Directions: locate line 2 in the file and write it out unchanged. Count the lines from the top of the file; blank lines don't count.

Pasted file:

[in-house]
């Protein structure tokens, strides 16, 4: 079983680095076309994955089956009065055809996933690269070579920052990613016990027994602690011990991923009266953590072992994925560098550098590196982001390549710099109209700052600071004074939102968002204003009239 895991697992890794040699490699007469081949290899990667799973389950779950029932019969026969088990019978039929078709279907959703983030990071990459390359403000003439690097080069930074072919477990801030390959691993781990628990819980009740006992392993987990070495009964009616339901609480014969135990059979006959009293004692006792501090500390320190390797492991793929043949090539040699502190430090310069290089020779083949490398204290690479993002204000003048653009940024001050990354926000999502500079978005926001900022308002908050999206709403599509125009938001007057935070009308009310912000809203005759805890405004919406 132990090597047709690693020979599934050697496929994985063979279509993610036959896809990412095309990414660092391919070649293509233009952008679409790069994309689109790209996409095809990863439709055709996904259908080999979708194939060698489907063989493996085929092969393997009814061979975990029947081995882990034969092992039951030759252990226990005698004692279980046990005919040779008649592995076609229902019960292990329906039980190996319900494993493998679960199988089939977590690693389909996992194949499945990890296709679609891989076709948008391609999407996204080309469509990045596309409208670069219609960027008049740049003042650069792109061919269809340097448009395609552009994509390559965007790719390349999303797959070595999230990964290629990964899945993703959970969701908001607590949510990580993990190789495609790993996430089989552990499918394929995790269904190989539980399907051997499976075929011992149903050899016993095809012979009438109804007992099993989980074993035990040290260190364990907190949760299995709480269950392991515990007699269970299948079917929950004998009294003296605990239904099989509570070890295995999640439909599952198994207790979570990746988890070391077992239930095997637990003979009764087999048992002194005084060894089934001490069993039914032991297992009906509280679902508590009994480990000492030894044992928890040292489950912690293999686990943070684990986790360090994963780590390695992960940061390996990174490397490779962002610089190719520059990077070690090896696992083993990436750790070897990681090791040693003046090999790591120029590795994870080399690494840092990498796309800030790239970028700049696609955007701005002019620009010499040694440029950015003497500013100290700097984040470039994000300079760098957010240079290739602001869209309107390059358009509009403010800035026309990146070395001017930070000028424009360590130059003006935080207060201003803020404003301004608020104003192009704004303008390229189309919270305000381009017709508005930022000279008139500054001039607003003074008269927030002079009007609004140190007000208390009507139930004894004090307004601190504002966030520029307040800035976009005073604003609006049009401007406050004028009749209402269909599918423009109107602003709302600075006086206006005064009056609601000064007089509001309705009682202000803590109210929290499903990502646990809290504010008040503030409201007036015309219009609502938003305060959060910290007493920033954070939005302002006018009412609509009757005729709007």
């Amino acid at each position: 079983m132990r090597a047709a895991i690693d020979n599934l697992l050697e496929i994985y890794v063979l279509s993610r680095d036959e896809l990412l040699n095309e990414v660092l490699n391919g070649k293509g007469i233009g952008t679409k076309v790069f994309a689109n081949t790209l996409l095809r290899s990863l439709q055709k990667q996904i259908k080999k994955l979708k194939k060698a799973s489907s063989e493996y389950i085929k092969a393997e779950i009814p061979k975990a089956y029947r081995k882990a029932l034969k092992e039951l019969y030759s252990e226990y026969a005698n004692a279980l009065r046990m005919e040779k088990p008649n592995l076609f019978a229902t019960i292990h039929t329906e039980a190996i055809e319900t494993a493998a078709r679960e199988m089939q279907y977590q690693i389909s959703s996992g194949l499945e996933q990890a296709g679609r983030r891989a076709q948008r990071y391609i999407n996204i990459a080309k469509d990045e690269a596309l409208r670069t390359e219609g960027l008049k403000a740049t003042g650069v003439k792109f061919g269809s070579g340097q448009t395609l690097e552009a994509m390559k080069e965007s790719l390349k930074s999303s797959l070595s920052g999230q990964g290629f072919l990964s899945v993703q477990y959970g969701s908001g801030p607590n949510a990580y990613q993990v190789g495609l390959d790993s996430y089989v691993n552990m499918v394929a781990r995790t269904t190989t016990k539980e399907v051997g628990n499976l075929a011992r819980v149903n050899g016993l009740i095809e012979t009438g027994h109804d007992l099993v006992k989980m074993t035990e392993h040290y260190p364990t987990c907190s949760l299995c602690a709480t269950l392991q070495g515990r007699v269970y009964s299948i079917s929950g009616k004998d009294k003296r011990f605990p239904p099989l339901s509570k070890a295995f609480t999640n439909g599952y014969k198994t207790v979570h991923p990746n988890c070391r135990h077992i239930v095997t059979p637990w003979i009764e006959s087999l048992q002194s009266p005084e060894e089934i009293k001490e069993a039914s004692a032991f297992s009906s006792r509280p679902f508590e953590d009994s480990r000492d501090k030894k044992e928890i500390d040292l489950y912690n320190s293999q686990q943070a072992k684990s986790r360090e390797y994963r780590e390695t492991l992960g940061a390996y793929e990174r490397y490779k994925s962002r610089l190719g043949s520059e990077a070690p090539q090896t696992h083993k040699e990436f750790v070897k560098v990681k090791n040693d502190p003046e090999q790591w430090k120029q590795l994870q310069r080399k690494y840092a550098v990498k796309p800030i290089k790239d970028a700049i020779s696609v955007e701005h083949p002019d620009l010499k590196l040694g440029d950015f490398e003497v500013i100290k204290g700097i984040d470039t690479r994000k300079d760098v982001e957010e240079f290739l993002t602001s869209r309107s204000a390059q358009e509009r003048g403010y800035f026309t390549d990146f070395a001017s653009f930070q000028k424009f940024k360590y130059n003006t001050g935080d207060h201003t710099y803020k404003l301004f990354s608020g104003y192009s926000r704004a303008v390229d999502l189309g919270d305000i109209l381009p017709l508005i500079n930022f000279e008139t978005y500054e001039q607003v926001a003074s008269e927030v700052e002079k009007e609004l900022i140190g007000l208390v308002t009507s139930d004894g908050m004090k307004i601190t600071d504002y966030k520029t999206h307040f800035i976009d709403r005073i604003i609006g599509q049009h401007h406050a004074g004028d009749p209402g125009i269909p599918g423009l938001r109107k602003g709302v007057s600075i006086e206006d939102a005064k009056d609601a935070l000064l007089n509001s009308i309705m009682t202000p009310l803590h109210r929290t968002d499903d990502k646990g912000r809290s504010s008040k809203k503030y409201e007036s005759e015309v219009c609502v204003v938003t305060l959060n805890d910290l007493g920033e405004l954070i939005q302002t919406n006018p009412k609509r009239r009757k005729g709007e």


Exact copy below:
């Protein structure tokens, strides 16, 4: 079983680095076309994955089956009065055809996933690269070579920052990613016990027994602690011990991923009266953590072992994925560098550098590196982001390549710099109209700052600071004074939102968002204003009239 895991697992890794040699490699007469081949290899990667799973389950779950029932019969026969088990019978039929078709279907959703983030990071990459390359403000003439690097080069930074072919477990801030390959691993781990628990819980009740006992392993987990070495009964009616339901609480014969135990059979006959009293004692006792501090500390320190390797492991793929043949090539040699502190430090310069290089020779083949490398204290690479993002204000003048653009940024001050990354926000999502500079978005926001900022308002908050999206709403599509125009938001007057935070009308009310912000809203005759805890405004919406 132990090597047709690693020979599934050697496929994985063979279509993610036959896809990412095309990414660092391919070649293509233009952008679409790069994309689109790209996409095809990863439709055709996904259908080999979708194939060698489907063989493996085929092969393997009814061979975990029947081995882990034969092992039951030759252990226990005698004692279980046990005919040779008649592995076609229902019960292990329906039980190996319900494993493998679960199988089939977590690693389909996992194949499945990890296709679609891989076709948008391609999407996204080309469509990045596309409208670069219609960027008049740049003042650069792109061919269809340097448009395609552009994509390559965007790719390349999303797959070595999230990964290629990964899945993703959970969701908001607590949510990580993990190789495609790993996430089989552990499918394929995790269904190989539980399907051997499976075929011992149903050899016993095809012979009438109804007992099993989980074993035990040290260190364990907190949760299995709480269950392991515990007699269970299948079917929950004998009294003296605990239904099989509570070890295995999640439909599952198994207790979570990746988890070391077992239930095997637990003979009764087999048992002194005084060894089934001490069993039914032991297992009906509280679902508590009994480990000492030894044992928890040292489950912690293999686990943070684990986790360090994963780590390695992960940061390996990174490397490779962002610089190719520059990077070690090896696992083993990436750790070897990681090791040693003046090999790591120029590795994870080399690494840092990498796309800030790239970028700049696609955007701005002019620009010499040694440029950015003497500013100290700097984040470039994000300079760098957010240079290739602001869209309107390059358009509009403010800035026309990146070395001017930070000028424009360590130059003006935080207060201003803020404003301004608020104003192009704004303008390229189309919270305000381009017709508005930022000279008139500054001039607003003074008269927030002079009007609004140190007000208390009507139930004894004090307004601190504002966030520029307040800035976009005073604003609006049009401007406050004028009749209402269909599918423009109107602003709302600075006086206006005064009056609601000064007089509001309705009682202000803590109210929290499903990502646990809290504010008040503030409201007036015309219009609502938003305060959060910290007493920033954070939005302002006018009412609509009757005729709007």